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Mariachi performer sets her sights on pro gigs

April 14, 2002|By AARON CLAVERIE

Staff Writer

CALEXICO — When Blanca Buelna listens to Mariachi Reyna perform at the upcoming Imperial Valley Mariachi Festival Sin Fronteras here, she'll be dreaming of her future.

The 17-year-old Calexico High School senior hopes to join the all-woman mariachi group and become a professional mariachi like the trail-blazing East Los Angeles women who founded Mariachi Reyna years ago. To make that happen, she knows she'll have to improve her violin technique and her vocal stylings.

Right now — "I'm pretty close," she said with a smile.

For the organizers of Santa Monica Community College's 13th annual Latina Youth Conference, "pretty close" was more than good enough.

Blanca recently returned to Calexico after performing before an audience of more than 500 young Latinas there.

At first she was nervous that the young girls might not appreciate her traditional music but after she started singing, "They really responded to me."


Wearing a white traje de charra, Blanca sang mariachi classics, "El Herradero," "Si Nos Dejan" and "Cancion Mexicana."

She was the only person from Calexico who attended the conference and the only teen in a program featuring female inspirational speakers and adult performers.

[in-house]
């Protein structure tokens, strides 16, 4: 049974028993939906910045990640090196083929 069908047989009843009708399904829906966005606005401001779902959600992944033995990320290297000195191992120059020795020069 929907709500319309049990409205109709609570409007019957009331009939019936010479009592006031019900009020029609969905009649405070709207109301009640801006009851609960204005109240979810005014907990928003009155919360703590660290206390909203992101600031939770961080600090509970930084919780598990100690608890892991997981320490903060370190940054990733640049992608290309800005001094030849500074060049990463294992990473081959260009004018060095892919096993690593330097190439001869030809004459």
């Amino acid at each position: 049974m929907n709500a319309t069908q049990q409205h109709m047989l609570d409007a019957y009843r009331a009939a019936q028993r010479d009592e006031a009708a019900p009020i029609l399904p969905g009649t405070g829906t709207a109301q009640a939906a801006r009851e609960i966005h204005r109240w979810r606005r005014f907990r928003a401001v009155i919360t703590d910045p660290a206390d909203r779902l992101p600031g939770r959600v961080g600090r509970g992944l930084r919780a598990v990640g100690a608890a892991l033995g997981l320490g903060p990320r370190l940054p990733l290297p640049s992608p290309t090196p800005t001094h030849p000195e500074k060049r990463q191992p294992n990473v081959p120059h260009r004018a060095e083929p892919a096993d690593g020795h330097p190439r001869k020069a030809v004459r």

For Blanca, "It was a great honor, the experience of a lifetime," she said.

She said singing in front of a large audience really built her character and made her realize she can do a lot.

"I have no limits," she said.

In addition to the empowerment she experienced after her performance, she said the keynote speaker at the conference, Yasmine Davidds-Garrido, gave a speech that really sunk in.

Davidds-Garrido, author of "Empowering Latinas," showed Blanca the strength of "Latina power — never giving up," she said.

After she graduates from Calexico High, Blanca plans to attend Southwestern College in Chula Vista.

The girl who played "Rizzo" in the Calexico High production of "Grease" will major in drama and music at Southwestern and try to take enough units to get a minor in psychology.

After a couple years at Southwestern, she plans to transfer to the University of California, Los Angeles.

"They have a good mariachi program," she said.

Once in Los Angeles, she hopes to start her mariachi career. She knows it is going to be tough to make her dreams come true but she believes that they will.

"I know they will," she said.

On May 16, Calexico residents can hear Blanca sing at the Calexico's 94th anniversary celebration for Calexico's pioneers at the Hotel de Anza.

The moment will be especially significant for Blanca because she will be singing a song her grandmother, Blanca Diaz, composed for Calexico's 90th anniversary. It's called "Calexico Song."

Blanca Buelna said the song is a tribute to the strength and beauty of Calexicans.

>> Staff Writer Aaron Claverie can be reached at 337-3419 or

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